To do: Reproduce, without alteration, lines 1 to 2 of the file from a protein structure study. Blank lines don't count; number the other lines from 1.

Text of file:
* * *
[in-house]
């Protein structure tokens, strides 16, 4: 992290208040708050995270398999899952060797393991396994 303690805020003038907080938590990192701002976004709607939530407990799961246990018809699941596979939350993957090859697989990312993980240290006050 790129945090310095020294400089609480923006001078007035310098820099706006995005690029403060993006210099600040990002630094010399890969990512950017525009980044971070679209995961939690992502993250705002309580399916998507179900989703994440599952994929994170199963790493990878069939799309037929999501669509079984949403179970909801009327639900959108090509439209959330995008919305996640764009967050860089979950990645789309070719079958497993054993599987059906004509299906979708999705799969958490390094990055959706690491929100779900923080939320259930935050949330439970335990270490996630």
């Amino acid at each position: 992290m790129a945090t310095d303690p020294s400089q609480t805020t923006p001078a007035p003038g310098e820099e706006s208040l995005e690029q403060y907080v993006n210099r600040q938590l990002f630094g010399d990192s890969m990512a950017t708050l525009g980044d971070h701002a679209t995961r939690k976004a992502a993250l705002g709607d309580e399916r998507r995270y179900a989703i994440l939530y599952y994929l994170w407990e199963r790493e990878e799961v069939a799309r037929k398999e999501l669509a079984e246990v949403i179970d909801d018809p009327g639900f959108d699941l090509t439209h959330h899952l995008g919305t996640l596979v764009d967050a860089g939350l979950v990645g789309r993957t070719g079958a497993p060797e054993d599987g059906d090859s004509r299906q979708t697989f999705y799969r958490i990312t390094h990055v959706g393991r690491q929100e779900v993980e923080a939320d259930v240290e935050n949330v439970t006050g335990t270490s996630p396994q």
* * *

[in-house]
């Protein structure tokens, strides 16, 4: 992290208040708050995270398999899952060797393991396994 303690805020003038907080938590990192701002976004709607939530407990799961246990018809699941596979939350993957090859697989990312993980240290006050 790129945090310095020294400089609480923006001078007035310098820099706006995005690029403060993006210099600040990002630094010399890969990512950017525009980044971070679209995961939690992502993250705002309580399916998507179900989703994440599952994929994170199963790493990878069939799309037929999501669509079984949403179970909801009327639900959108090509439209959330995008919305996640764009967050860089979950990645789309070719079958497993054993599987059906004509299906979708999705799969958490390094990055959706690491929100779900923080939320259930935050949330439970335990270490996630």